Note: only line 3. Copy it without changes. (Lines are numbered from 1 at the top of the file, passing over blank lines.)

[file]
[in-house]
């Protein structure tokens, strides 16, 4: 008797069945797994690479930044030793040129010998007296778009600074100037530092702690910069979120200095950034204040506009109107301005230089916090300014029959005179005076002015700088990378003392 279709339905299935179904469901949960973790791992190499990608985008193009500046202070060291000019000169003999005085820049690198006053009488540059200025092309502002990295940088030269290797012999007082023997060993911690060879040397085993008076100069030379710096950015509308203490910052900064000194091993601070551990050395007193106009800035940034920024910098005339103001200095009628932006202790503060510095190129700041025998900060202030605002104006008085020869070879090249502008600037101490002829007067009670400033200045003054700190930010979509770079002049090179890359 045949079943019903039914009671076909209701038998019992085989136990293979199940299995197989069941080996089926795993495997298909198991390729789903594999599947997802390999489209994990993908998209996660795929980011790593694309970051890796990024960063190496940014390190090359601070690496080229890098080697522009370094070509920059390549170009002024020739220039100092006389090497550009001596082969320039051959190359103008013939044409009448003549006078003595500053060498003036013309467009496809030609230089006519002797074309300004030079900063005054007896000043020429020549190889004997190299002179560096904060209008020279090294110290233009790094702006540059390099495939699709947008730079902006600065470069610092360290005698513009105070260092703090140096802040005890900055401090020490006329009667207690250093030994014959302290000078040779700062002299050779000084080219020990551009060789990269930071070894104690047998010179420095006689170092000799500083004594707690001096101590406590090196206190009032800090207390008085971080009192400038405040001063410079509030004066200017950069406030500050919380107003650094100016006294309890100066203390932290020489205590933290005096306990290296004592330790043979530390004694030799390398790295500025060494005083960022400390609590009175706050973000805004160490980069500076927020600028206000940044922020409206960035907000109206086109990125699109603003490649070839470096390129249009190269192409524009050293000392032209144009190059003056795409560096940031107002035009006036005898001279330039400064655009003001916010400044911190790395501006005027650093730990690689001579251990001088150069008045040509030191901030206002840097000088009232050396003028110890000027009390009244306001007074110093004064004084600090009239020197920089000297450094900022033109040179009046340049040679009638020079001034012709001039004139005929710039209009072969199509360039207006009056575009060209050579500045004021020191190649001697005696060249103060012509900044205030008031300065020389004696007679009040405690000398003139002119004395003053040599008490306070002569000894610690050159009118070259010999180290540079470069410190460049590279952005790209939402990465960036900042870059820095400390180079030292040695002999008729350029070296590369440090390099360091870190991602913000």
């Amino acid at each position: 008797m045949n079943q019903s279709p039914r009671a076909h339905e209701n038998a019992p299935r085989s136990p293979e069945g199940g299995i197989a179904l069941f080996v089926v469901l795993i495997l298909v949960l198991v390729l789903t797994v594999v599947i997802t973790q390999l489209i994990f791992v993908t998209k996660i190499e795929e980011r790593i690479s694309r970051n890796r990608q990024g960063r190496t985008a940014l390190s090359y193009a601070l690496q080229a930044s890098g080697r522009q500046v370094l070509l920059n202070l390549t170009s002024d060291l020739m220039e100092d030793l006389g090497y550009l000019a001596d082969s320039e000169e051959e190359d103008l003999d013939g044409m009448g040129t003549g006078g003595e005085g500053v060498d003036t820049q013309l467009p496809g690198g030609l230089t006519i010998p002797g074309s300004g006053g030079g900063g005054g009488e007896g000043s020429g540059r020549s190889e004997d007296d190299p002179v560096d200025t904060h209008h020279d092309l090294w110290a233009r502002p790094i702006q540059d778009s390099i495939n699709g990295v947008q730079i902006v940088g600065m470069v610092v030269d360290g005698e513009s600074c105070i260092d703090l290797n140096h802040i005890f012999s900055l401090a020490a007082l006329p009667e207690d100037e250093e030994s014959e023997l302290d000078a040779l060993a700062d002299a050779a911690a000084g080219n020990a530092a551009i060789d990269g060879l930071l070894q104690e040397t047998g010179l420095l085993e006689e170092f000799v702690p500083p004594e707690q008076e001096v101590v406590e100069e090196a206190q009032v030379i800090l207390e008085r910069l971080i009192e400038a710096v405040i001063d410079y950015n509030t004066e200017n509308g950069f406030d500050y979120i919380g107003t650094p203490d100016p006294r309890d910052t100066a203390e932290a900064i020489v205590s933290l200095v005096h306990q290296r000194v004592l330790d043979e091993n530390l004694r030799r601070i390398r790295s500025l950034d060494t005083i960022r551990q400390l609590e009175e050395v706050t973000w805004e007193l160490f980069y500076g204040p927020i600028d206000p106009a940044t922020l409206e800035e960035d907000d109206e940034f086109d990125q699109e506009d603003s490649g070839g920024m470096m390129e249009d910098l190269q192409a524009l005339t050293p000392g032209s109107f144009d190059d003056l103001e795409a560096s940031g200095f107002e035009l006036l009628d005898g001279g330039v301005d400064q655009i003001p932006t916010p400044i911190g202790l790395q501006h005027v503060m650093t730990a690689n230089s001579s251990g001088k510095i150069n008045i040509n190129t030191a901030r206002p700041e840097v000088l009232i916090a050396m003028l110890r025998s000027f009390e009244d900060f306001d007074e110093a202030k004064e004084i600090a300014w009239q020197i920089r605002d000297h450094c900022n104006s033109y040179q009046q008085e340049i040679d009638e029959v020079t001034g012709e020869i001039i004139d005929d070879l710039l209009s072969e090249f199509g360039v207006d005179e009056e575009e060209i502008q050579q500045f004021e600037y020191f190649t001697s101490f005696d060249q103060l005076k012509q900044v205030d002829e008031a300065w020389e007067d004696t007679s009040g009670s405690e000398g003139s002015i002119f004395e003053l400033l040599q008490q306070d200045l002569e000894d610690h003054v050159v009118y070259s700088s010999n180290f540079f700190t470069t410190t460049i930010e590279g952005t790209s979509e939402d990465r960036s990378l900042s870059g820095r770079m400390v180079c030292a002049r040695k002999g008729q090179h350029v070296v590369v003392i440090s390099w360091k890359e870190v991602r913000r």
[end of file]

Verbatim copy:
């Amino acid at each position: 008797m045949n079943q019903s279709p039914r009671a076909h339905e209701n038998a019992p299935r085989s136990p293979e069945g199940g299995i197989a179904l069941f080996v089926v469901l795993i495997l298909v949960l198991v390729l789903t797994v594999v599947i997802t973790q390999l489209i994990f791992v993908t998209k996660i190499e795929e980011r790593i690479s694309r970051n890796r990608q990024g960063r190496t985008a940014l390190s090359y193009a601070l690496q080229a930044s890098g080697r522009q500046v370094l070509l920059n202070l390549t170009s002024d060291l020739m220039e100092d030793l006389g090497y550009l000019a001596d082969s320039e000169e051959e190359d103008l003999d013939g044409m009448g040129t003549g006078g003595e005085g500053v060498d003036t820049q013309l467009p496809g690198g030609l230089t006519i010998p002797g074309s300004g006053g030079g900063g005054g009488e007896g000043s020429g540059r020549s190889e004997d007296d190299p002179v560096d200025t904060h209008h020279d092309l090294w110290a233009r502002p790094i702006q540059d778009s390099i495939n699709g990295v947008q730079i902006v940088g600065m470069v610092v030269d360290g005698e513009s600074c105070i260092d703090l290797n140096h802040i005890f012999s900055l401090a020490a007082l006329p009667e207690d100037e250093e030994s014959e023997l302290d000078a040779l060993a700062d002299a050779a911690a000084g080219n020990a530092a551009i060789d990269g060879l930071l070894q104690e040397t047998g010179l420095l085993e006689e170092f000799v702690p500083p004594e707690q008076e001096v101590v406590e100069e090196a206190q009032v030379i800090l207390e008085r910069l971080i009192e400038a710096v405040i001063d410079y950015n509030t004066e200017n509308g950069f406030d500050y979120i919380g107003t650094p203490d100016p006294r309890d910052t100066a203390e932290a900064i020489v205590s933290l200095v005096h306990q290296r000194v004592l330790d043979e091993n530390l004694r030799r601070i390398r790295s500025l950034d060494t005083i960022r551990q400390l609590e009175e050395v706050t973000w805004e007193l160490f980069y500076g204040p927020i600028d206000p106009a940044t922020l409206e800035e960035d907000d109206e940034f086109d990125q699109e506009d603003s490649g070839g920024m470096m390129e249009d910098l190269q192409a524009l005339t050293p000392g032209s109107f144009d190059d003056l103001e795409a560096s940031g200095f107002e035009l006036l009628d005898g001279g330039v301005d400064q655009i003001p932006t916010p400044i911190g202790l790395q501006h005027v503060m650093t730990a690689n230089s001579s251990g001088k510095i150069n008045i040509n190129t030191a901030r206002p700041e840097v000088l009232i916090a050396m003028l110890r025998s000027f009390e009244d900060f306001d007074e110093a202030k004064e004084i600090a300014w009239q020197i920089r605002d000297h450094c900022n104006s033109y040179q009046q008085e340049i040679d009638e029959v020079t001034g012709e020869i001039i004139d005929d070879l710039l209009s072969e090249f199509g360039v207006d005179e009056e575009e060209i502008q050579q500045f004021e600037y020191f190649t001697s101490f005696d060249q103060l005076k012509q900044v205030d002829e008031a300065w020389e007067d004696t007679s009040g009670s405690e000398g003139s002015i002119f004395e003053l400033l040599q008490q306070d200045l002569e000894d610690h003054v050159v009118y070259s700088s010999n180290f540079f700190t470069t410190t460049i930010e590279g952005t790209s979509e939402d990465r960036s990378l900042s870059g820095r770079m400390v180079c030292a002049r040695k002999g008729q090179h350029v070296v590369v003392i440090s390099w360091k890359e870190v991602r913000r």